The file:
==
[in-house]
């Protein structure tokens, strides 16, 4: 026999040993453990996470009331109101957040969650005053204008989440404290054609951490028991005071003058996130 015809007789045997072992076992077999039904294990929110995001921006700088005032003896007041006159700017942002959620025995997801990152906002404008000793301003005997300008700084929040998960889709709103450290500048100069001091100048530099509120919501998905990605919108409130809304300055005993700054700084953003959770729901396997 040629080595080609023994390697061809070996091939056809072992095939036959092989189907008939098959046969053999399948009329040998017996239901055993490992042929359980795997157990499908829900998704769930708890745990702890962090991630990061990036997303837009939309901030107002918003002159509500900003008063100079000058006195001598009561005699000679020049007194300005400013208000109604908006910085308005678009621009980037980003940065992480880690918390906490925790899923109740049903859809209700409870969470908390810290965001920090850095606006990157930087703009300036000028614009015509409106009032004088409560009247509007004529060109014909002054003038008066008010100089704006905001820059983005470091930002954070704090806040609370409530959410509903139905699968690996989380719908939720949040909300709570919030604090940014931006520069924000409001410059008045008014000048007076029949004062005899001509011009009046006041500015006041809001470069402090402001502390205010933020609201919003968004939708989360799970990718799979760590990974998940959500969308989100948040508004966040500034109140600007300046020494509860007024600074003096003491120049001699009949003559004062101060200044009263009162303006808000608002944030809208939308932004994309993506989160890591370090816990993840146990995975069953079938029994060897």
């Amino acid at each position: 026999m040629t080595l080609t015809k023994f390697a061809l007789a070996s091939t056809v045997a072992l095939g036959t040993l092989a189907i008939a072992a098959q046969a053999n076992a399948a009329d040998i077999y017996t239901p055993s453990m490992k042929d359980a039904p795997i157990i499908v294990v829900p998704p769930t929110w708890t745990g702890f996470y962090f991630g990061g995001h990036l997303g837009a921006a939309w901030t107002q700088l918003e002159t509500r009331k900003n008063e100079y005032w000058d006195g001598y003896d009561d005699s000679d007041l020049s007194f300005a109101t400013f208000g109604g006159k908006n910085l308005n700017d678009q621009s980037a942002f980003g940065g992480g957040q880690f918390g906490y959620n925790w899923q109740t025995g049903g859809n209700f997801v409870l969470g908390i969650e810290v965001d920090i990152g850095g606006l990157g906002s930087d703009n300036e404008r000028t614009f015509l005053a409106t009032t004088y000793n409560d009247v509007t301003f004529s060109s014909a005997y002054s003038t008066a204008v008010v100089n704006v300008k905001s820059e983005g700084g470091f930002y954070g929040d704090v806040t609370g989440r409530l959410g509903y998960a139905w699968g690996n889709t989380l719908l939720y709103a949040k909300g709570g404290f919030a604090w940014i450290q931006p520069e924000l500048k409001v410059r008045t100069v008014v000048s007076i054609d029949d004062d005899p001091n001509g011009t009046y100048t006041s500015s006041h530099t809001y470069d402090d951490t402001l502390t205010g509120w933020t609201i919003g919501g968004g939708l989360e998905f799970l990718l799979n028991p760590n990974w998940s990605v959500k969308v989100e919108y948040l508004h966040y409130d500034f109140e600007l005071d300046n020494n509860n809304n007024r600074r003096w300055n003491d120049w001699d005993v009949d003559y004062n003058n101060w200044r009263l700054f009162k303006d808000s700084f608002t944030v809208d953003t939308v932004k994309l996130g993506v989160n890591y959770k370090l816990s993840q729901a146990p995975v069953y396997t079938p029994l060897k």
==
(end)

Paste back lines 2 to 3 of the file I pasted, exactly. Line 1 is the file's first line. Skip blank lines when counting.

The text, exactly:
């Protein structure tokens, strides 16, 4: 026999040993453990996470009331109101957040969650005053204008989440404290054609951490028991005071003058996130 015809007789045997072992076992077999039904294990929110995001921006700088005032003896007041006159700017942002959620025995997801990152906002404008000793301003005997300008700084929040998960889709709103450290500048100069001091100048530099509120919501998905990605919108409130809304300055005993700054700084953003959770729901396997 040629080595080609023994390697061809070996091939056809072992095939036959092989189907008939098959046969053999399948009329040998017996239901055993490992042929359980795997157990499908829900998704769930708890745990702890962090991630990061990036997303837009939309901030107002918003002159509500900003008063100079000058006195001598009561005699000679020049007194300005400013208000109604908006910085308005678009621009980037980003940065992480880690918390906490925790899923109740049903859809209700409870969470908390810290965001920090850095606006990157930087703009300036000028614009015509409106009032004088409560009247509007004529060109014909002054003038008066008010100089704006905001820059983005470091930002954070704090806040609370409530959410509903139905699968690996989380719908939720949040909300709570919030604090940014931006520069924000409001410059008045008014000048007076029949004062005899001509011009009046006041500015006041809001470069402090402001502390205010933020609201919003968004939708989360799970990718799979760590990974998940959500969308989100948040508004966040500034109140600007300046020494509860007024600074003096003491120049001699009949003559004062101060200044009263009162303006808000608002944030809208939308932004994309993506989160890591370090816990993840146990995975069953079938029994060897």
């Amino acid at each position: 026999m040629t080595l080609t015809k023994f390697a061809l007789a070996s091939t056809v045997a072992l095939g036959t040993l092989a189907i008939a072992a098959q046969a053999n076992a399948a009329d040998i077999y017996t239901p055993s453990m490992k042929d359980a039904p795997i157990i499908v294990v829900p998704p769930t929110w708890t745990g702890f996470y962090f991630g990061g995001h990036l997303g837009a921006a939309w901030t107002q700088l918003e002159t509500r009331k900003n008063e100079y005032w000058d006195g001598y003896d009561d005699s000679d007041l020049s007194f300005a109101t400013f208000g109604g006159k908006n910085l308005n700017d678009q621009s980037a942002f980003g940065g992480g957040q880690f918390g906490y959620n925790w899923q109740t025995g049903g859809n209700f997801v409870l969470g908390i969650e810290v965001d920090i990152g850095g606006l990157g906002s930087d703009n300036e404008r000028t614009f015509l005053a409106t009032t004088y000793n409560d009247v509007t301003f004529s060109s014909a005997y002054s003038t008066a204008v008010v100089n704006v300008k905001s820059e983005g700084g470091f930002y954070g929040d704090v806040t609370g989440r409530l959410g509903y998960a139905w699968g690996n889709t989380l719908l939720y709103a949040k909300g709570g404290f919030a604090w940014i450290q931006p520069e924000l500048k409001v410059r008045t100069v008014v000048s007076i054609d029949d004062d005899p001091n001509g011009t009046y100048t006041s500015s006041h530099t809001y470069d402090d951490t402001l502390t205010g509120w933020t609201i919003g919501g968004g939708l989360e998905f799970l990718l799979n028991p760590n990974w998940s990605v959500k969308v989100e919108y948040l508004h966040y409130d500034f109140e600007l005071d300046n020494n509860n809304n007024r600074r003096w300055n003491d120049w001699d005993v009949d003559y004062n003058n101060w200044r009263l700054f009162k303006d808000s700084f608002t944030v809208d953003t939308v932004k994309l996130g993506v989160n890591y959770k370090l816990s993840q729901a146990p995975v069953y396997t079938p029994l060897k």